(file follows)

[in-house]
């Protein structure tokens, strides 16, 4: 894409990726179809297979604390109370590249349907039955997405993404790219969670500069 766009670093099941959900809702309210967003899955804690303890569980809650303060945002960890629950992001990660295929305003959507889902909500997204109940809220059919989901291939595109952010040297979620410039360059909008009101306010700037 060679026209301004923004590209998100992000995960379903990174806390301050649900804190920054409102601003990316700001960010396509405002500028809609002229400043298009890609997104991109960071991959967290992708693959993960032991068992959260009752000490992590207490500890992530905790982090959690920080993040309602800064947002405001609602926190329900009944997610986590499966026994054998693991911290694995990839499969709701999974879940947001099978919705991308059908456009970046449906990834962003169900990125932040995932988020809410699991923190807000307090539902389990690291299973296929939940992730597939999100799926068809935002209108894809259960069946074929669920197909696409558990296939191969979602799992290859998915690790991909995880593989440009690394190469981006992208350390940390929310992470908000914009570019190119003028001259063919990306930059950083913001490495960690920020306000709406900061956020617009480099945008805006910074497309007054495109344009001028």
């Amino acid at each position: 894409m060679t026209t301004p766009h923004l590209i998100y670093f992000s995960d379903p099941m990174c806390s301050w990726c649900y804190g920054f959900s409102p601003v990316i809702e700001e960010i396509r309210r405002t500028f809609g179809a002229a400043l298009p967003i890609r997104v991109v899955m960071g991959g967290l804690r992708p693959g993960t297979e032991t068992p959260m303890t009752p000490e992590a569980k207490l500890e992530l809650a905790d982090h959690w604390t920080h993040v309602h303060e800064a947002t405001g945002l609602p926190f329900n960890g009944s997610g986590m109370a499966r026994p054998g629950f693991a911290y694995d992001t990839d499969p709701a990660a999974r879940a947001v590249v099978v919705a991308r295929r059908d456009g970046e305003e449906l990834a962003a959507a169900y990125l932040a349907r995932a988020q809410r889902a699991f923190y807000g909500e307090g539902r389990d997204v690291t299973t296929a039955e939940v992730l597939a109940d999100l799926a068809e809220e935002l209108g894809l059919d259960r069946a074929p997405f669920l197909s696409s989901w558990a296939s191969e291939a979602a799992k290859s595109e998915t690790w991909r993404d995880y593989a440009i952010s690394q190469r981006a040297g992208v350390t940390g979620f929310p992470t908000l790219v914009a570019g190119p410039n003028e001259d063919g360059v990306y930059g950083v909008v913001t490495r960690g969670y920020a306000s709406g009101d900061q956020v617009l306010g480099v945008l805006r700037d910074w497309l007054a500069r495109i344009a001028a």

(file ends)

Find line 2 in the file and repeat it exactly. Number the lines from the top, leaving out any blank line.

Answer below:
């Protein structure tokens, strides 16, 4: 894409990726179809297979604390109370590249349907039955997405993404790219969670500069 766009670093099941959900809702309210967003899955804690303890569980809650303060945002960890629950992001990660295929305003959507889902909500997204109940809220059919989901291939595109952010040297979620410039360059909008009101306010700037 060679026209301004923004590209998100992000995960379903990174806390301050649900804190920054409102601003990316700001960010396509405002500028809609002229400043298009890609997104991109960071991959967290992708693959993960032991068992959260009752000490992590207490500890992530905790982090959690920080993040309602800064947002405001609602926190329900009944997610986590499966026994054998693991911290694995990839499969709701999974879940947001099978919705991308059908456009970046449906990834962003169900990125932040995932988020809410699991923190807000307090539902389990690291299973296929939940992730597939999100799926068809935002209108894809259960069946074929669920197909696409558990296939191969979602799992290859998915690790991909995880593989440009690394190469981006992208350390940390929310992470908000914009570019190119003028001259063919990306930059950083913001490495960690920020306000709406900061956020617009480099945008805006910074497309007054495109344009001028």